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Elisabeth Hasselbeck in Hot Water for Plus-Size Disney Princess Slam

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Conservative Fox & Friends Host Elisabeth Hasselbeck has riled a media group for attacking a plus-size Disney Princess.

Conservative Fox & Friends Host Elisabeth Hasselbeck has riled a media group for attacking the idea of a plus-size Disney Princess.

Elisabeth Hasselbeck, a co-host on the Fox News show, “Fox & Friends” (and a size 2, mind you) slammed high school student Jewel Moore’s suggestion for a plus-size Disney princess to help women with their confidence.

Hasselbeck, a conservative who often riled liberal co-hosts on “The View,” led the debate on today’s (Feb. 6) show.

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Joining her were Emme, aka Melissa Aronson, a size-14 plus-size model, and Meme Roth, a self-described obesity expert, according to Media Matters for America, a non-profit media watchdog group that sniffs out conservative bias in the news media.

Jewel Moore’s Change.org Petition to Disney

Jewel Moore

Jewel Moore

I’m a Junior in high school named Jewel. I made this petition because I’m a plus-size young woman, and I know many plus-size girls and women who struggle with confidence and need a positivie plus-size character in the media.

Studies show that a child’s confidence correlates greatly with how much representation they have in the media. It’s extremely difficult to find a positive representation of plus-size females in the media. If Disney could make a plus-size female protagonist who was as bright, amazing, and memorable as their others, it would do a world of good for those plus-size girls out there who are bombarded with images that make them feel ugly for not fitting the skinny standard.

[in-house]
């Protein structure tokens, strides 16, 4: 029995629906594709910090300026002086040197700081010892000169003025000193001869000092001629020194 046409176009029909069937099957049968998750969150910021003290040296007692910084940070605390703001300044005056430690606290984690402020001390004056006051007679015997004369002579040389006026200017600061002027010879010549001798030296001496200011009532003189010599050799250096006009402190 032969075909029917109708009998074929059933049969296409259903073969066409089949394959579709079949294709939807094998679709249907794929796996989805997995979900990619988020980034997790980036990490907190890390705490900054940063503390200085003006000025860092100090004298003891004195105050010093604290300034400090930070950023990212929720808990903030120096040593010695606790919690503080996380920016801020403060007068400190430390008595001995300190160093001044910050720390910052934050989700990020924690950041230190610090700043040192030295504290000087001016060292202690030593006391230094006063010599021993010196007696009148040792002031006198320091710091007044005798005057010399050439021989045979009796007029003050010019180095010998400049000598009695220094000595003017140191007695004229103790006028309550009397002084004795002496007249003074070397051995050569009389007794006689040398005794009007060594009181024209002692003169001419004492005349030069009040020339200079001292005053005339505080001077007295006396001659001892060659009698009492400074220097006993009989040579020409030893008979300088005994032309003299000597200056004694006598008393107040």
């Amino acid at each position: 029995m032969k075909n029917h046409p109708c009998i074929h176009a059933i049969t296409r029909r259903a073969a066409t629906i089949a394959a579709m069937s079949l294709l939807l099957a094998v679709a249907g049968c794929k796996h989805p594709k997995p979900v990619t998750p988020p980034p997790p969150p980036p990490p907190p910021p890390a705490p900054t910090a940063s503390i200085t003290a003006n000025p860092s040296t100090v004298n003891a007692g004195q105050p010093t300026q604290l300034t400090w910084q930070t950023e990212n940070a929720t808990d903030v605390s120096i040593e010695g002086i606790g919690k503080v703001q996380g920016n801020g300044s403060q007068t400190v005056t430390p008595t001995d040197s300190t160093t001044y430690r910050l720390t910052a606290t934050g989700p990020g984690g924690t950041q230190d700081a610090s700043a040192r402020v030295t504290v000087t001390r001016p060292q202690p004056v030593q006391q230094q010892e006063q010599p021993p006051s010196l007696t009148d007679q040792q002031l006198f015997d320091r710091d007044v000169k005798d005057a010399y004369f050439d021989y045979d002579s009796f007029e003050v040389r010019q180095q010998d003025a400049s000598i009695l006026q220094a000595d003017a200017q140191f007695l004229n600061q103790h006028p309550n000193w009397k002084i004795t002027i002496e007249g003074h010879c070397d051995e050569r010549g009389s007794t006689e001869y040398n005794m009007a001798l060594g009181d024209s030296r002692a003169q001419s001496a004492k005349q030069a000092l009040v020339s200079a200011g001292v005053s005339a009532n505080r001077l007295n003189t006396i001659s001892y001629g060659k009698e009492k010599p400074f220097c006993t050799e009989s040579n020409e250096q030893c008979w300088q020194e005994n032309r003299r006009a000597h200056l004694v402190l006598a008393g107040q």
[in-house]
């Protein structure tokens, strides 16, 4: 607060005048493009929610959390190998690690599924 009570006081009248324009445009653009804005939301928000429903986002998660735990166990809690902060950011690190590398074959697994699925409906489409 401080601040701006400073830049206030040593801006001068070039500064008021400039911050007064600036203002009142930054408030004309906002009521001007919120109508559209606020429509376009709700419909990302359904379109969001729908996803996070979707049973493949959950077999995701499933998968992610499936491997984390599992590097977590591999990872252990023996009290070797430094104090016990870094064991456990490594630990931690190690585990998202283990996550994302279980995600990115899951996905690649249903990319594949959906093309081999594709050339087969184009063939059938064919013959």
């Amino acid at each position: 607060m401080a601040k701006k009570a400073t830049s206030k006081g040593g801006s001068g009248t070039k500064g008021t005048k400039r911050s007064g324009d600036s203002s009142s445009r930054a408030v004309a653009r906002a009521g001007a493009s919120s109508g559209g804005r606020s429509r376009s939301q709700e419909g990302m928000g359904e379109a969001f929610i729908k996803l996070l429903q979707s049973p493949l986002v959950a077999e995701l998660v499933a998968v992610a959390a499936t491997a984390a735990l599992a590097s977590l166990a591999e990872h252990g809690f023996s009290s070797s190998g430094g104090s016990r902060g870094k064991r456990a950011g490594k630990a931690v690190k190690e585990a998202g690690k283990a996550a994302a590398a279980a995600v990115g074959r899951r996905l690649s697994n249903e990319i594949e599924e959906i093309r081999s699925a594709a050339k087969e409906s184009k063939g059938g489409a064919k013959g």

Disney films are highly influential and wide-spread, and they impact the lives of many children, especially girls. It would be revolutionary for Disney to show support to a group of girls who are otherwise horrendously bullied by the media. It would make many young girls feel confident and worthy to see a strong character that looks like them. This move on Disney’s part would have an amazing positive ripple effect in people all around the world.

To sign her petition, click here.

“Move over Cinderella. Disney under pressure to create a plus-size princess. Should they? We’re going to debate that,” Hasselbeck announced.

Roth chimed in that an Oprah-sized Disney princess would “glorify obesity.”

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The segment was sparked by Moore’s petition on the Web Site Change.org, calling on Disney to create the character as a role model for “women who struggle with confidence and need a positive plus-size character in the media.”

“Studies show that a child’s confidence correlates greatly with how much representation they have in the media. It’s extremely difficult to find a positive representation of plus-size females in the media,” the high-school junior wrote on her petition.

So far her request has been signed by nearly 23,000 supporters.

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Of course, Moore’s petition is one of many on the site. You would think Fox might tackle some of the more weighty issues, like a petitiont to “pay reparations to victims of the Holocaust.”

Or even a petition to make Girl Scout cookies without genetically modified ingredients. But…no.

“If you’re going to do a story-line with obesity, then you need to do Princess Diabetes, Princess Cancer, Princess Fertility Problems,” shouted Roth, who was clearly the cat’s paw in this debate.

Hasselbeck asked if “plus-size” meant “fat.”

“It’s unhealthy,” Roth shot back. “If you like cancer and diabetes, if you want fertility problems, then plus-size is beautiful.”

According to Jess Levin, a Media Matters spokesman, presenting Roth as an expert on body-image issues is “merely a continuation of Fox & Friends’ complicity with body-shaming,”

“Fox treated Roth’s invective as credible. As she ranted against Emme, a proponent of the petition, an on-screen graphic wondered, ‘Who’s right?'” Levin noted in a statement.

Roth is anything but unbiased, of course. She heads a group called National Action Against Obesity, and says on her blog she’s reporting from ” FATOPOLIS.”

In some of her blog posts, she’s compared obese people to sex criminals and advocated for nutrition plans that sound a lot like anorexia, Levin said.

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